Are We Paying for the Sins of our Ancestors: Transgenerational Epigenetic Inheritance?
OVERVIEW AND BACKGROUND
There is a growing body of research that shows our health today is not only determined by the actions we take and protocols we follow, but by the actions that our parents, grandparents, etc. may have taken as well. Much of this research is covered under the discipline of Transgenerational Epigenetic Inheritance (TEI). TEI can be defined more formally as “the transmission of information through the germline without changing the genome sequence, through factors such as non-coding RNAs and chromatin modifications”, or “stochastic or signal-induced changes to parental germline epigenome modulate phenotypic output in one or more subsequent generations, independently of mutations in the genomic DNA.”, or “the phenomenon that phenotypic traits, such as changes in fertility, metabolic function, or behavior, induced by environmental factors (e.g., parental care, pathogens, pollutants, climate change), can be transferred to offspring generations via epigenetic mechanisms.” In this context, “Epigenetics is the study of how your behaviors and environment can cause changes that affect the way your genes work. Unlike genetic changes, epigenetic changes are reversible and do not change your DNA sequence, but they can change how your body reads a DNA sequence.”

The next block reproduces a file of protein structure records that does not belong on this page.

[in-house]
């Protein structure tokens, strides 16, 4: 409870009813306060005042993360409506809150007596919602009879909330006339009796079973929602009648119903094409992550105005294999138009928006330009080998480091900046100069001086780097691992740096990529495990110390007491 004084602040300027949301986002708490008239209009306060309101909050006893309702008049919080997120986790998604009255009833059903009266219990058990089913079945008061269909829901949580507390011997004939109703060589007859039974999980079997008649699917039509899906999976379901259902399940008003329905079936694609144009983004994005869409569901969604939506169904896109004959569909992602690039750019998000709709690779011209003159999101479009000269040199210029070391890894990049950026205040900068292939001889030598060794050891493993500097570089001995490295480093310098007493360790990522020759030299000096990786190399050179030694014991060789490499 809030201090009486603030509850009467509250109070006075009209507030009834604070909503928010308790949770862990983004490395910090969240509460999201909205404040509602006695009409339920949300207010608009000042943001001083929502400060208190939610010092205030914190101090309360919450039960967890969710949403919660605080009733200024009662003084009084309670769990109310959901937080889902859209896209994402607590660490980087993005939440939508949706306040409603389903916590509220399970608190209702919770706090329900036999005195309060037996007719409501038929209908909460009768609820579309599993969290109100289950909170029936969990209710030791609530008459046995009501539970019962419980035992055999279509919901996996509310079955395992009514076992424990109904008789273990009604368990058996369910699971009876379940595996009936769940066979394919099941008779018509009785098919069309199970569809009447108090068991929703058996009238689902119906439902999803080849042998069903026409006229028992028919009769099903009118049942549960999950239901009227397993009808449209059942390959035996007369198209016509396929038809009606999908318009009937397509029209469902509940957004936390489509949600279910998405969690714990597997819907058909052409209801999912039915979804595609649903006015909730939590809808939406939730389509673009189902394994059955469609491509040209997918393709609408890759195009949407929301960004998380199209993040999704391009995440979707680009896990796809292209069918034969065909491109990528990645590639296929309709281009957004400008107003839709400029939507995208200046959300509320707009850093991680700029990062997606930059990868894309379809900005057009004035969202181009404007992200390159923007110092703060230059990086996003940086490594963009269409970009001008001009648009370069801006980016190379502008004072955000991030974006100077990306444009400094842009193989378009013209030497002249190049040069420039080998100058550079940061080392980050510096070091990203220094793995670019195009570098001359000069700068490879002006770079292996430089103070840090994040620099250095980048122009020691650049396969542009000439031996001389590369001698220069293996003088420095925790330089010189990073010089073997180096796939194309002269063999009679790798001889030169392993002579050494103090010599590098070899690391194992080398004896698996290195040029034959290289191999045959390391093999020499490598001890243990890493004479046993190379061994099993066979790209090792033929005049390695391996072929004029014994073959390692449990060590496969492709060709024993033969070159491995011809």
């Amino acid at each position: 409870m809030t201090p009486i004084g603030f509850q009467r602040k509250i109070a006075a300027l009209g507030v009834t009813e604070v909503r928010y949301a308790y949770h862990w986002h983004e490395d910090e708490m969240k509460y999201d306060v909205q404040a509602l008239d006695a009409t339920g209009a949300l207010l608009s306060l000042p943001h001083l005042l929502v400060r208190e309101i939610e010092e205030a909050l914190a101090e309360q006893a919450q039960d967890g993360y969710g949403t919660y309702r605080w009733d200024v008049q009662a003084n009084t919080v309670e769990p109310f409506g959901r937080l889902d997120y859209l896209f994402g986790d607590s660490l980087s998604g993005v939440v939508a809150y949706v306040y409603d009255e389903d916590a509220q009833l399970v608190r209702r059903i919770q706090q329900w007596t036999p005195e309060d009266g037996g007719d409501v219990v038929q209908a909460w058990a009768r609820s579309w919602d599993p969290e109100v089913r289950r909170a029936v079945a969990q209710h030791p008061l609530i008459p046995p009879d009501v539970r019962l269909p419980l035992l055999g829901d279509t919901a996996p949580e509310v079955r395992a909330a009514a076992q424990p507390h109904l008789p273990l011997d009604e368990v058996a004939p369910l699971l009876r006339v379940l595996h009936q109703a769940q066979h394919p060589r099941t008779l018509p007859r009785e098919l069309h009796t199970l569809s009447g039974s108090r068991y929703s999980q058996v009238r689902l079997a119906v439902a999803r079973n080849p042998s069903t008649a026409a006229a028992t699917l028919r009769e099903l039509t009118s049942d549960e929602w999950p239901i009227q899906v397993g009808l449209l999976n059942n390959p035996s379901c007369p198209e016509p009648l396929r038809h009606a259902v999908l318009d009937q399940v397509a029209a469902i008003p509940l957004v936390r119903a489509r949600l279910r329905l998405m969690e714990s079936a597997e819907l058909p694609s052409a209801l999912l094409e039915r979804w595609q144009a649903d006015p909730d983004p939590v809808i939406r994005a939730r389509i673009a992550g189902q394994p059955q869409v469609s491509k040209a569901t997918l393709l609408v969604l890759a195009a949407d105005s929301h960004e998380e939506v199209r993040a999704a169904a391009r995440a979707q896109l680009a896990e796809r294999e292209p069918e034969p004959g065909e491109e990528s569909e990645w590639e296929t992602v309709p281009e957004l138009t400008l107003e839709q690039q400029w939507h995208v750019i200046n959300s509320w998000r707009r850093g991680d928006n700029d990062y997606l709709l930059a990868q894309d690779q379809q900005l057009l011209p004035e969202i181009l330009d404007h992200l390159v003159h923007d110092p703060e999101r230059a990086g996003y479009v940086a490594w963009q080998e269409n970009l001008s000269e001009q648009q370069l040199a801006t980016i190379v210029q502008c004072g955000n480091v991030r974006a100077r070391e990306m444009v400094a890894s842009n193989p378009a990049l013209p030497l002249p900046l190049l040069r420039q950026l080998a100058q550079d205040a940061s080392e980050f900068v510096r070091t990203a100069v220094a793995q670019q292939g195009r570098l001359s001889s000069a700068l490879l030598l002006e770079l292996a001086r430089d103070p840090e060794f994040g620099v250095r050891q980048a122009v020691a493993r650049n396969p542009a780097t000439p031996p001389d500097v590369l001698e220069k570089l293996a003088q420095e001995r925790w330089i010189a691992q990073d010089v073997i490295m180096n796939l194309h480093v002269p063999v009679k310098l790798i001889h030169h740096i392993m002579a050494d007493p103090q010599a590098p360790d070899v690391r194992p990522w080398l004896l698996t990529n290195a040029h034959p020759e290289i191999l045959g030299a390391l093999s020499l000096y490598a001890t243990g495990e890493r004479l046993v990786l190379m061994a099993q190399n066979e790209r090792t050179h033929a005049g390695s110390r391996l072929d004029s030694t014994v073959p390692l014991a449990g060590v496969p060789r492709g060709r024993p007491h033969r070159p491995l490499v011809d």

Tracking of these changes to validate the TEI concept is complex and time-consuming. For humans, if a generation is defined as ~twenty years, then tracking actions taken or behaviors from one generation of humans on multiple progeny generations can take on the order of a century or more. For toxicology experiments, where safety (or lack thereof) of potentially toxic substances on multiple generations is the target, experiments that require a substantial fraction of a century (or more) would not be practical or acceptable. Thus, most TEI experiments in the biomedical literature involve the use of non-human living creatures (e.g., mice, rats, fish, insects, etc.), and the extrapolation from the test results on these creatures to humans is not completely clear. In some sense, these experiments constitute proxy clinical trials of multigenerational toxic impacts.